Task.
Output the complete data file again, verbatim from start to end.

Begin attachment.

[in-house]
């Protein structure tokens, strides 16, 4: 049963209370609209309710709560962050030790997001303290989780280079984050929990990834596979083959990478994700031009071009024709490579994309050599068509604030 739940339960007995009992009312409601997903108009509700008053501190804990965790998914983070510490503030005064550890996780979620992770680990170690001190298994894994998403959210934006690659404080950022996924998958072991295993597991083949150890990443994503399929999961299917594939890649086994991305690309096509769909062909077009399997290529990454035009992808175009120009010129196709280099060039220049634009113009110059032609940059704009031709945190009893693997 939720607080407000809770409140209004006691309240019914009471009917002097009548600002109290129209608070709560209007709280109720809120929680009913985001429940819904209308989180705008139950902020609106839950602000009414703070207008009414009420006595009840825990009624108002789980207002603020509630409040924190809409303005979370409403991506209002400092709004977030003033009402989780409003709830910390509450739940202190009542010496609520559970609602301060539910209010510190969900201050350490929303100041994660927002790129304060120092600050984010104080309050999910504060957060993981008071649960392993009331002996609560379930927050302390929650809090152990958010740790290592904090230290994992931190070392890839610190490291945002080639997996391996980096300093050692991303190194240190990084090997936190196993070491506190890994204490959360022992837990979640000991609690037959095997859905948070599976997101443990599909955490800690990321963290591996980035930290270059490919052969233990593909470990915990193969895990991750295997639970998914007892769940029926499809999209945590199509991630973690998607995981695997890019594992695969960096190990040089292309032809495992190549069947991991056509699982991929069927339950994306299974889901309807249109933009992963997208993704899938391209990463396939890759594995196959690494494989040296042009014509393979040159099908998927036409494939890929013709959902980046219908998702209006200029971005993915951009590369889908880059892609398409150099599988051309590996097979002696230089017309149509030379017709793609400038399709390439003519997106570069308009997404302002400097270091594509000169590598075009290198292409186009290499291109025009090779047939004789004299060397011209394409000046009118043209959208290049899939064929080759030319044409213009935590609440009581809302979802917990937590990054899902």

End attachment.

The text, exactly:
[in-house]
């Protein structure tokens, strides 16, 4: 049963209370609209309710709560962050030790997001303290989780280079984050929990990834596979083959990478994700031009071009024709490579994309050599068509604030 739940339960007995009992009312409601997903108009509700008053501190804990965790998914983070510490503030005064550890996780979620992770680990170690001190298994894994998403959210934006690659404080950022996924998958072991295993597991083949150890990443994503399929999961299917594939890649086994991305690309096509769909062909077009399997290529990454035009992808175009120009010129196709280099060039220049634009113009110059032609940059704009031709945190009893693997 939720607080407000809770409140209004006691309240019914009471009917002097009548600002109290129209608070709560209007709280109720809120929680009913985001429940819904209308989180705008139950902020609106839950602000009414703070207008009414009420006595009840825990009624108002789980207002603020509630409040924190809409303005979370409403991506209002400092709004977030003033009402989780409003709830910390509450739940202190009542010496609520559970609602301060539910209010510190969900201050350490929303100041994660927002790129304060120092600050984010104080309050999910504060957060993981008071649960392993009331002996609560379930927050302390929650809090152990958010740790290592904090230290994992931190070392890839610190490291945002080639997996391996980096300093050692991303190194240190990084090997936190196993070491506190890994204490959360022992837990979640000991609690037959095997859905948070599976997101443990599909955490800690990321963290591996980035930290270059490919052969233990593909470990915990193969895990991750295997639970998914007892769940029926499809999209945590199509991630973690998607995981695997890019594992695969960096190990040089292309032809495992190549069947991991056509699982991929069927339950994306299974889901309807249109933009992963997208993704899938391209990463396939890759594995196959690494494989040296042009014509393979040159099908998927036409494939890929013709959902980046219908998702209006200029971005993915951009590369889908880059892609398409150099599988051309590996097979002696230089017309149509030379017709793609400038399709390439003519997106570069308009997404302002400097270091594509000169590598075009290198292409186009290499291109025009090779047939004789004299060397011209394409000046009118043209959208290049899939064929080759030319044409213009935590609440009581809302979802917990937590990054899902």